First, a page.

Data Storage and User-facing System Requirements [was Re: [sugar] 9.1 Proposal: Files]

Benjamin M. Schwartz bmschwar at
Thu Oct 30 15:09:16 EDT 2008

Hash: SHA1

Erik Garrison wrote:
> It seems from my reading of mailing lists, IRC logs, and listening to
> conversations with people that we are trying to resolve all of these
> issues by implementing more code to get around difficulties imposed by
> our current data storage implementation and security model.
> My argument is that we can do less work and get an improved result from
> the user's perspective by removing the layers of code (datastore and
> security restrictions) which prevent applications from behaving as they
> normally do on other systems.

Erik:  If you want applications to behave as they do on other systems,
then why not just use an other system?

I am not being facetious, and I hope I don't seem disrespectful.  If you
are not interested in Sugar's goal of rearchitecting the computer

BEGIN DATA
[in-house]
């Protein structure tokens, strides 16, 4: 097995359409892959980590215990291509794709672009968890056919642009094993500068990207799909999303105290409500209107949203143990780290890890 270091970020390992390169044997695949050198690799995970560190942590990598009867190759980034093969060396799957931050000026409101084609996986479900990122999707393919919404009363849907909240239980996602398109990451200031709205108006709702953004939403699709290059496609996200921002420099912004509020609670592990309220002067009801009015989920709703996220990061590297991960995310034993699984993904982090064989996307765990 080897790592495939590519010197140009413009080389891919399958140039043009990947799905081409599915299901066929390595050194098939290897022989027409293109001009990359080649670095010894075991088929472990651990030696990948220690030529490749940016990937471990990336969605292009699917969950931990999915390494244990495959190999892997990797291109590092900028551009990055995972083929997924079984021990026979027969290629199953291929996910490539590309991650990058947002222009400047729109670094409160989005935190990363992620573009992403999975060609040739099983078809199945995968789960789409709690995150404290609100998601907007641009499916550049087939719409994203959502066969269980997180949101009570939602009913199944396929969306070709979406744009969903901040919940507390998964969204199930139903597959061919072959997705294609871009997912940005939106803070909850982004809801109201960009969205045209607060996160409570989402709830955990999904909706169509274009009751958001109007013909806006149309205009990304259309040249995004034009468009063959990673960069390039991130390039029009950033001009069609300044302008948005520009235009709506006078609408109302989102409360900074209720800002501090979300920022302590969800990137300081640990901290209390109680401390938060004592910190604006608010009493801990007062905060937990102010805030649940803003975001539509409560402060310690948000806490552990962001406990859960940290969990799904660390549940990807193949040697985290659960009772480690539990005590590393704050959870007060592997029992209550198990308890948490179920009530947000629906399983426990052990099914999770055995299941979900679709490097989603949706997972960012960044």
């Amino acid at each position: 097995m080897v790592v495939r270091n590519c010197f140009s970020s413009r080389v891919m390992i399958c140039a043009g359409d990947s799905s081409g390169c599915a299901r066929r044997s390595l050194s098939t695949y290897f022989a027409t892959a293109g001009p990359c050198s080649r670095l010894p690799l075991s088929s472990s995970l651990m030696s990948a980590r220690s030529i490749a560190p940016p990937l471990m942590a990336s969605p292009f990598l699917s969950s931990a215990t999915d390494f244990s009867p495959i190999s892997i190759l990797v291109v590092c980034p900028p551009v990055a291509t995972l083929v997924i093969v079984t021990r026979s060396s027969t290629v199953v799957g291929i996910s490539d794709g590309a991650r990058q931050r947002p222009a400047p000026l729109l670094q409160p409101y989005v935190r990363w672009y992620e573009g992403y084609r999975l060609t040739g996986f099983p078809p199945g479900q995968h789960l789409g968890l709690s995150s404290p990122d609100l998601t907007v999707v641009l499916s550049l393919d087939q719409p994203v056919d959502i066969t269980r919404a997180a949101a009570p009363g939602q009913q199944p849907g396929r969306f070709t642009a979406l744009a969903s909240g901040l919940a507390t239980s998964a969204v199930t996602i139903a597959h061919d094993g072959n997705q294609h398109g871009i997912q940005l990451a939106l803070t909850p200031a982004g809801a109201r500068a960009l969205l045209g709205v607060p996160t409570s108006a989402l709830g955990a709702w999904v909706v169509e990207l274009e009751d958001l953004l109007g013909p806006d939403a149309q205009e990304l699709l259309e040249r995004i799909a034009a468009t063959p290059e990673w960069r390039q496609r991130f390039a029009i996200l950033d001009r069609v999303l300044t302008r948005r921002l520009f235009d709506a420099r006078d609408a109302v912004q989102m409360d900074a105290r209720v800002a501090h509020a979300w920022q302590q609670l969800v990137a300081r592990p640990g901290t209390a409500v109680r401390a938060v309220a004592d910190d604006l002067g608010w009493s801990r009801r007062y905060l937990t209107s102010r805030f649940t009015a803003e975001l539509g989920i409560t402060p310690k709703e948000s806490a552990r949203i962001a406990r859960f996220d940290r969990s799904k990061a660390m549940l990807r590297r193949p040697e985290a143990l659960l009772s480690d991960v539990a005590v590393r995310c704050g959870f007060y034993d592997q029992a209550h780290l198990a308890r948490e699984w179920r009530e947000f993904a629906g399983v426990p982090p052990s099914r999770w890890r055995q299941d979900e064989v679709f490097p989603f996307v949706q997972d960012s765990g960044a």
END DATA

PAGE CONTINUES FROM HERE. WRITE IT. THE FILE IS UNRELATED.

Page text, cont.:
experience to optimize for our students, then don't use Sugar.  It sounds
to me like your goals would be achieved, for example, by running Andres's
debxo-LXDE or the Fedora XO spin, perhaps with minor UI customizations.

Sugar is not nearly finished, but it is headed for a realm of new
features, including an entirely new metaphor for stored data.  You seem to
be proposing that we stop that development process because our current
betas (Sugar is still in beta) are not up to the quality of mature
systems.  This upsets me.  Please don't derail this train just because it
has not yet reached its destination.

If you would like to argue that OLPC should not be shipping Sugar, because
it is not ready, then I am happy to listen.  If you would like to argue
that the datastore and Journal, once their implementation catches up with
our designs for the future, will still be inferior to traditional
filesystems for our target users, then that is an architectural discussion
we can have, though you will meet a great deal of resistance.

I think you should take a look at Ubuntu Netbook Remix.  It's a very
stable, simple platform that presents a classic Linux desktop environment
in a UI optimized for small computers.  You might find that you prefer it
over Sugar.  There's nothing wrong with that.

- --Ben
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